Not long before Christmas, while searching a crafts store for a picture frame, I found myself wandering the paint supply aisle. I lingered over blocks of paper, fondled brushes and looked at colors. Suddenly I began picking up watercolor supplies with the idea that I would buy them for my adult son. I thought, “Nick will love these! He can paint when he wants a break from playing his banjo.” Then it dawned on me, I didn’t want the paints for Nick, I wanted them for me! With this realization, my face turned red, my heartbeat pounded in my ears and I carefully put everything back and left the store feeling the shame of the wounded teenager still inside me.  The voice inside my head mocked me: “YOU can’t paint! You’re not an artist. You’re not creative at all!”

Weeks later I shared this experience with my coach. When we explored this together I remembered the shame-filled incident in art class when my teacher told me that there was no point in continuing art classes, my paintings lacked any artistic value. I believed it and I quit. I can’t even remember my art teacher’s name, nor if said teacher was male or female, young or old. Yet the memory of the room, the view out the window and the feeling of deep shame is vivid, as though it happened yesterday.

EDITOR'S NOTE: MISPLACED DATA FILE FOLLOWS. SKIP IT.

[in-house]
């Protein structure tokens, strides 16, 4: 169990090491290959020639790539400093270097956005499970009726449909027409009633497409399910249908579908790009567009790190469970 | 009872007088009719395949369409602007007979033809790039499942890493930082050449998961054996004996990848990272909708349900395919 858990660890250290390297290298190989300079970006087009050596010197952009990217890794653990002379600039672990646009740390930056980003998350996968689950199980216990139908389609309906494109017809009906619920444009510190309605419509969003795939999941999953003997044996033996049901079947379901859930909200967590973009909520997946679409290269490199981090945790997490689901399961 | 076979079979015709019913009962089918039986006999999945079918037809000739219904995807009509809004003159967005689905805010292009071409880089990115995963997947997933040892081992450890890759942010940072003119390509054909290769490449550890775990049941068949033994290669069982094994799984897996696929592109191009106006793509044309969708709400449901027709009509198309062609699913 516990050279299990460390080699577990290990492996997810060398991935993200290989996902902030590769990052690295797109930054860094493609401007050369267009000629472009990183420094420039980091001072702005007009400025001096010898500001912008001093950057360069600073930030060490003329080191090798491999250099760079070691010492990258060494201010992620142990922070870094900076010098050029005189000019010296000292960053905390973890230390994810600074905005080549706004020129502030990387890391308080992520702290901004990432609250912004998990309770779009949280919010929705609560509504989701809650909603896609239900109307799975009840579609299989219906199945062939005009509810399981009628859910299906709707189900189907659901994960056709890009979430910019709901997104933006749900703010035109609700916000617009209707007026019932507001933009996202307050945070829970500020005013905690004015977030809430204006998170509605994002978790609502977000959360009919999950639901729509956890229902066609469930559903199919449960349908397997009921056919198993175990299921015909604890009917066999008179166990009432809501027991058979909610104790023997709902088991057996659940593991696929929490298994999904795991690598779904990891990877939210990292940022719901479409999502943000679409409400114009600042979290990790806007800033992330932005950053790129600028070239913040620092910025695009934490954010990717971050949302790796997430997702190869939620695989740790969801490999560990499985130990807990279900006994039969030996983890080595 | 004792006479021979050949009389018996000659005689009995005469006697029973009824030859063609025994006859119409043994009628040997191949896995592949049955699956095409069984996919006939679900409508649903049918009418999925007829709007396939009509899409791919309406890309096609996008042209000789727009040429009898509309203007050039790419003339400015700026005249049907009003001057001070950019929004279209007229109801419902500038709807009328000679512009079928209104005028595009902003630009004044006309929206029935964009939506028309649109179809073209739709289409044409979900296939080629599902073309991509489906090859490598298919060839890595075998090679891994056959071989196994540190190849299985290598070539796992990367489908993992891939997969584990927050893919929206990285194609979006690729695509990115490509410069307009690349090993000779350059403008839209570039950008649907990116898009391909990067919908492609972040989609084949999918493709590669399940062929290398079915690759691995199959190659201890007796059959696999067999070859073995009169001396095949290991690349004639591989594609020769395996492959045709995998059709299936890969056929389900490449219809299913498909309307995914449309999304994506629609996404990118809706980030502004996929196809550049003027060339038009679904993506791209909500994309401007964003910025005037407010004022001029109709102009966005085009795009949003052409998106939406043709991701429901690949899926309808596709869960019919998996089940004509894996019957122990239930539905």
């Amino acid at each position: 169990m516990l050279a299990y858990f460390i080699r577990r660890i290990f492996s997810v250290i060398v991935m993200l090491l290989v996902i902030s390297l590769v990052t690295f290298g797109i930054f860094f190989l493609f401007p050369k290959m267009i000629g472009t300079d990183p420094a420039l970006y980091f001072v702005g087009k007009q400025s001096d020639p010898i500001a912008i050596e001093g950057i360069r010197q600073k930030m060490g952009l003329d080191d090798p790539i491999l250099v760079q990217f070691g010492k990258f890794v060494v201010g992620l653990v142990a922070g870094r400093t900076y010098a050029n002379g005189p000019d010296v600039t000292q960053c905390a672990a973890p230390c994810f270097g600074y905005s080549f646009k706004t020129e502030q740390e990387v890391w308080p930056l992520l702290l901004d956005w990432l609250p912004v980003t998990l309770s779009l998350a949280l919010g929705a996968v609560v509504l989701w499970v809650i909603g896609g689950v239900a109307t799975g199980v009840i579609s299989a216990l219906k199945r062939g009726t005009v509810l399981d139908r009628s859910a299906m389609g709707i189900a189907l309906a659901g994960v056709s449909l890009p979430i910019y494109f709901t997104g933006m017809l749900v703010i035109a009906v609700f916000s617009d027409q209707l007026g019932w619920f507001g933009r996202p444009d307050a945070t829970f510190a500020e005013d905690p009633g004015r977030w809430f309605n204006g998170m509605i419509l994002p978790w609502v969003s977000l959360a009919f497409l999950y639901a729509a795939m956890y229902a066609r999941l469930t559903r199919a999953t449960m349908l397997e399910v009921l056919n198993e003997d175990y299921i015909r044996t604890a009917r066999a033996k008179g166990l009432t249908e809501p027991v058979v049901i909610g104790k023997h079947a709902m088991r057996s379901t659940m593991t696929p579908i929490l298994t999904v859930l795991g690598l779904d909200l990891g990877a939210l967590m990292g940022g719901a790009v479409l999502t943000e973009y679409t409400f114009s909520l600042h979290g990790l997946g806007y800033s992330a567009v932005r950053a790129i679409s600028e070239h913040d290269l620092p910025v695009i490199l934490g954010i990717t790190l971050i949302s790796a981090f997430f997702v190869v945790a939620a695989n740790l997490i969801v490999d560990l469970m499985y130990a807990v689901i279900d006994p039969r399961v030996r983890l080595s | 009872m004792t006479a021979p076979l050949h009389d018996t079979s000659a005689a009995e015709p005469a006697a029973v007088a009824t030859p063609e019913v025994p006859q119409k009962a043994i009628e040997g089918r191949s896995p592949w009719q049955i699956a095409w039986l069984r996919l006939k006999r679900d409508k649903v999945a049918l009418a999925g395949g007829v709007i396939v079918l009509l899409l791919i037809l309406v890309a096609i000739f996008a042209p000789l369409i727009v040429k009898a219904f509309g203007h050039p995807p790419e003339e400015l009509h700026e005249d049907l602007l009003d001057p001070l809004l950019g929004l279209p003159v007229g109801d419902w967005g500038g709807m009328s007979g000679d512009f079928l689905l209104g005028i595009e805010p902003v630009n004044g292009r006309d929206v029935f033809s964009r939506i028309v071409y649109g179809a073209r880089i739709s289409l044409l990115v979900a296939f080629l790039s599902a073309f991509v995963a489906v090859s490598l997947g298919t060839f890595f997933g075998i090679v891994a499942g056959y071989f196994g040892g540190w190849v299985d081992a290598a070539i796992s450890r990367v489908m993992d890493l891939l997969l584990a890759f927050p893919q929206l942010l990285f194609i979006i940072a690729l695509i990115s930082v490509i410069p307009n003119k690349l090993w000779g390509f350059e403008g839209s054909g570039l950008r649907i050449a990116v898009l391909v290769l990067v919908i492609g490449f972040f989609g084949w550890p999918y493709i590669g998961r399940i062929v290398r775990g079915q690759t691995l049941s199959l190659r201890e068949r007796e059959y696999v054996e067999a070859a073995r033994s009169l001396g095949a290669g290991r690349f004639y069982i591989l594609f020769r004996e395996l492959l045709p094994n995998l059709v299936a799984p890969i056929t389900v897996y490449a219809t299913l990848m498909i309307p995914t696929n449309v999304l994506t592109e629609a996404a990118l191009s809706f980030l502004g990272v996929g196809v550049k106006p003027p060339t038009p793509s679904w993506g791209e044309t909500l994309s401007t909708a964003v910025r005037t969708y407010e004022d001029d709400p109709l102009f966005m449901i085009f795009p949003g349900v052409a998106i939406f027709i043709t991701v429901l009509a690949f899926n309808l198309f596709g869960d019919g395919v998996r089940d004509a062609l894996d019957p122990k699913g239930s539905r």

I made this experience mean that I wasn’t good at anything creative. Though as a young adult I took classes in silversmith and pottery, I always felt less than, criticized my own work harshly, rarely allowing myself to just enjoy the process. The only creative projects I pursued were gardening [the flowers created their own beauty] and photography [it was a palette I couldn’t mess up]. The only times I used paint was on the walls of my house and finger painting with my son.